11 ways pot has gone mainstream in the US

By Christopher Ingraham analysis

Marijuana plants for sale at a medical marijuana provider in downtown Los Angeles. Photo / AP
Marijuana plants for sale at a medical marijuana provider in downtown Los Angeles. Photo / AP

Many marijuana users hide their stash in their closets. Most people who use marijuana are parents. There are almost as many marijuana users as there are cigarette smokers in the US.

Those facts and many more are among the conclusions of new survey from Yahoo News and Marist University, which illustrates how pot has become a part of everyday life for millions of Americans.


1 Nearly 55 million adults currently use marijuana

More than half of American adults have tried marijuana at least once in their lives, according to the survey. Nearly 55 million of them, or 22 per cent, currently use it - the survey defines "current use" as having used marijuana at least once or twice in the past year. Close to 35 million are what the survey calls "regular users," or people who use marijuana at least once or twice a month.

Those numbers are larger than what we see in some other surveys. A Gallup poll released last year found that more than 33 million adults identified as "current" marijuana users, although it didn't specify a time frame the way this survey did.

The latest federal survey on drug use found about 33 million adults used marijuana in the past year, considerably lower than the Marist poll's 55 million figure.

But those federal numbers are from 2015, while the Marist poll was conducted last month. Considering four more states have legalised marijuana since the federal survey was done, attitudes on use may have changed enough that more are comfortable admitting their use to a survey.

Survey mode is another potential factor: The Marist poll was done via phone, while the federal survey involved interviewers speaking with people in their homes. Considering marijuana remains fully illegal at the federal level, people may simply be more comfortable admitting their use to a voice at the end of a phone line than a representative of the federal government.

Regardless, 55 million people is a staggering number. It would mean that there are nearly as many marijuana users as there are cigarette smokers (59 million).

2 Support for recreational marijuana may not be as robust as it seems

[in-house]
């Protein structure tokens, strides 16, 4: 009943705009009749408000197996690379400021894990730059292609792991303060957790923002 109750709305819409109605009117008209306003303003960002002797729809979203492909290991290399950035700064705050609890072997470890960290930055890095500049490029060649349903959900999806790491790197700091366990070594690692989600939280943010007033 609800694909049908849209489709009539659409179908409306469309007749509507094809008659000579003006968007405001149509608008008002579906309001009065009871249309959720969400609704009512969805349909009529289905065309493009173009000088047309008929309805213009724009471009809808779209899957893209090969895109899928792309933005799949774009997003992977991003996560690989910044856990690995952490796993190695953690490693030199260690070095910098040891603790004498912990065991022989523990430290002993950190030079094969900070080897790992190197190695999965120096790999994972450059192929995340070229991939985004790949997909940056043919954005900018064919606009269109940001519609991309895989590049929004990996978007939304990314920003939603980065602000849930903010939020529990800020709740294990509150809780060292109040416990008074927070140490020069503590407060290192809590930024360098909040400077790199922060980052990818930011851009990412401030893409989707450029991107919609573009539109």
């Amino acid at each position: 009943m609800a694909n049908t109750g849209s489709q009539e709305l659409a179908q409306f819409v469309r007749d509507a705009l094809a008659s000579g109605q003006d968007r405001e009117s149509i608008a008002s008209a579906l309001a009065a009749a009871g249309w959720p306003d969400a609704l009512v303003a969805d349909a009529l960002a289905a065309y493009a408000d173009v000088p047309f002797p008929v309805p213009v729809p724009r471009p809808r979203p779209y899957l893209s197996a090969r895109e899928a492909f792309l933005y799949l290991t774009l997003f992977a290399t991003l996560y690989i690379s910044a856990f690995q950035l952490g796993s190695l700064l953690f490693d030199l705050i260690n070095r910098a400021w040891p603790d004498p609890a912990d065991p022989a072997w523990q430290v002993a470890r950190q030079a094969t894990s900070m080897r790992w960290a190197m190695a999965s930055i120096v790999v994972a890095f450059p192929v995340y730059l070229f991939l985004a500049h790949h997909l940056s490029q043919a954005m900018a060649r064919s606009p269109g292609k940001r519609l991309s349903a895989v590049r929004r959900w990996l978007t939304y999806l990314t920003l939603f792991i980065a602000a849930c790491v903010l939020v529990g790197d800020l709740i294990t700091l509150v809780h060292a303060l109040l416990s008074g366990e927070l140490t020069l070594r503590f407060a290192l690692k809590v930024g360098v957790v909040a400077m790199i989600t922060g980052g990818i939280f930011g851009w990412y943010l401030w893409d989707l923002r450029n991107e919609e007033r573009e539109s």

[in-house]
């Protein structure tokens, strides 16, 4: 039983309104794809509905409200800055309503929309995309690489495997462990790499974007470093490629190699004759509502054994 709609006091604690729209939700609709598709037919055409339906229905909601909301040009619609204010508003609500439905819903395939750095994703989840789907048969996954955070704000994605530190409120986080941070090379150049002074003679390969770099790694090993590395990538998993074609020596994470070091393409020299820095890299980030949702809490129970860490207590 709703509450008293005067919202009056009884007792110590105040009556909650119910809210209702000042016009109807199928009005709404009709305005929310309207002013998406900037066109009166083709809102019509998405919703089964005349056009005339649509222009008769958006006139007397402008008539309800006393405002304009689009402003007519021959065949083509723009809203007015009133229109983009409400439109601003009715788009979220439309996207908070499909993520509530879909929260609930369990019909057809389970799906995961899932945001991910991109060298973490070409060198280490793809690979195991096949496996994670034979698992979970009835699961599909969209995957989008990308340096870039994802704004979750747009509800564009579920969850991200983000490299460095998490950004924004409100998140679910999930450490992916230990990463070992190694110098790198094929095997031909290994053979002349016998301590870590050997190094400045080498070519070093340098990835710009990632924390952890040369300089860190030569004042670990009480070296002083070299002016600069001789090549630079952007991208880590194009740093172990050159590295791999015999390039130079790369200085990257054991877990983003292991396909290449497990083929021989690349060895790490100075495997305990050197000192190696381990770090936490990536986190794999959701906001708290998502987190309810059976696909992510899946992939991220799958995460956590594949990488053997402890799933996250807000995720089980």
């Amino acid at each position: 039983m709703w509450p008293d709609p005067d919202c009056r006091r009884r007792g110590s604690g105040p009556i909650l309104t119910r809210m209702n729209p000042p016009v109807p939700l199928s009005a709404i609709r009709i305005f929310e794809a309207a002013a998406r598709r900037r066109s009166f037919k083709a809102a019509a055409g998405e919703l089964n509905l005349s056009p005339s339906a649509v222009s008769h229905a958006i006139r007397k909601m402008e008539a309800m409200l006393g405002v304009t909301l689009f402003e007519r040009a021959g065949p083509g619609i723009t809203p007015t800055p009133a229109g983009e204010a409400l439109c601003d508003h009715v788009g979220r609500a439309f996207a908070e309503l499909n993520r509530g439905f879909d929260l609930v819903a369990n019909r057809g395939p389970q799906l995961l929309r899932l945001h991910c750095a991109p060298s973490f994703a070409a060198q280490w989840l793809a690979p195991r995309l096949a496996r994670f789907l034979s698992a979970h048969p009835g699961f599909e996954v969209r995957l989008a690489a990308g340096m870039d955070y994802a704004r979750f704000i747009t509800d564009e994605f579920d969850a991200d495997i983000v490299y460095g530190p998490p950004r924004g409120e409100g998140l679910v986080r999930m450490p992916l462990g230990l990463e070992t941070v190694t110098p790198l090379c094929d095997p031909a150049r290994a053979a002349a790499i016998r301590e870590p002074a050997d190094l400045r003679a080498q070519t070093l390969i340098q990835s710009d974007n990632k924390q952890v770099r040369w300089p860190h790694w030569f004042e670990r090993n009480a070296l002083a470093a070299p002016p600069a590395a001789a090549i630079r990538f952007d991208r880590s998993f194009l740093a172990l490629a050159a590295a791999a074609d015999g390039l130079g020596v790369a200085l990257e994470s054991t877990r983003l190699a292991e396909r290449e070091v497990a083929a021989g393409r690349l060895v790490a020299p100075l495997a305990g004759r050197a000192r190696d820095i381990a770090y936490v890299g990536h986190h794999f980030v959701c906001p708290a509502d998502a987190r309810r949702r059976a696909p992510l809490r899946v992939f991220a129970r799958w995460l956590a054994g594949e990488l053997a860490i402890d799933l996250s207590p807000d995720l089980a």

Public opinion surveys consistently show that support for marijuana legalisation hovers around 60 per cent. But most of those surveys don't ask respondents what, exactly, legal marijuana means to them - they just ask whether marijuana should be legal or not.

The Marist survey asked about medical and recreational marijuana separately. It found that about 83 per cent of Americans say they support medical marijuana, in line with what other national surveys have shown. But respondents were closely divided on the question of "legalising the use of marijuana for recreational use" - 49 per cent support it, 47 per cent oppose.

That lines up with a detailed breakdown of the legalisation issue in a survey by the Associated Press and the National Opinion Research Centre last year, where 61 per cent said they supported legalisation, but 24 per cent of those supporters clarified that they only supported medical use.

3 People who have tried marijuana are much more approving of it than those who haven't

Prior marijuana use is one of the biggest predictors of support for recreational marijuana legalisation. Fully 70 per cent of Americans who have tried marijuana at least once support legalising recreational weed. Only 26 per cent of those who haven't tried it say the same.

In short, people who have experience using marijuana generally think it should be legal. This has potentially significant implications for the national legalisation debate: As marijuana becomes legal in more states, more people will try it. This could lead to greater support for legalisation, even more states legalizing, more people trying it, and so on.

4 Most Americans think smoking weed is 'socially acceptable'

Regardless of whether they support legalisation or use it themselves, 56 per cent of Americans say that using marijuana is "socially acceptable," compared to 42 per cent who say it isn't. Again, there's a big split here between people who've tried it (74 per cent say it's acceptable) and people who haven't (37 per cent).

Majorities also said it would make no difference to them if they learned that their doctor, clergyman, favourite athlete, favourite celebrity or children's schoolteacher used marijuana in their personal life. Americans do, however, disapprove of parents smoking pot in front of their kids: 79 per cent say they would have less respect for such a person.

5 Americans say weed is less risky than tobacco, alcohol or painkillers

By a margin of 72 per cent to 20 per cent, Americans say that regular alcohol use is more of a health risk than regular marijuana use. The margins for tobacco (76 to 18) and prescription painkillers (67 to 20) are similar.

But the public is split on whether pot is a risk in and of itself: 51 per cent say using marijuana is a health risk, while 44 per cent say it is not. Like any drug, there are indeed serious risks associated with marijuana use: addiction, long-term health problems, driving impairment, you name it. While it's true that the risks associated with marijuana are generally lesser than the risks of using alcohol or other drugs, that doesn't mean that it's "safe," full-stop.